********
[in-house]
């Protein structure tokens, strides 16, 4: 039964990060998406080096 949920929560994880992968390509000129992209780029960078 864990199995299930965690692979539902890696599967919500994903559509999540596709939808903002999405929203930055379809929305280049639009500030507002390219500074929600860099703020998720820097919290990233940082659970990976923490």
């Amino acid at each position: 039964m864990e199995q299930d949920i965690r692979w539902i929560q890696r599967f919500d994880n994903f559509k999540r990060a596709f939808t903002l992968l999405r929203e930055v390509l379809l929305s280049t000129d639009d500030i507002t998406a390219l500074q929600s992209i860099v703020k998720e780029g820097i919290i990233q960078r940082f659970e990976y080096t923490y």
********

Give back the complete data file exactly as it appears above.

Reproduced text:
[in-house]
């Protein structure tokens, strides 16, 4: 039964990060998406080096 949920929560994880992968390509000129992209780029960078 864990199995299930965690692979539902890696599967919500994903559509999540596709939808903002999405929203930055379809929305280049639009500030507002390219500074929600860099703020998720820097919290990233940082659970990976923490």
């Amino acid at each position: 039964m864990e199995q299930d949920i965690r692979w539902i929560q890696r599967f919500d994880n994903f559509k999540r990060a596709f939808t903002l992968l999405r929203e930055v390509l379809l929305s280049t000129d639009d500030i507002t998406a390219l500074q929600s992209i860099v703020k998720e780029g820097i919290i990233q960078r940082f659970e990976y080096t923490y």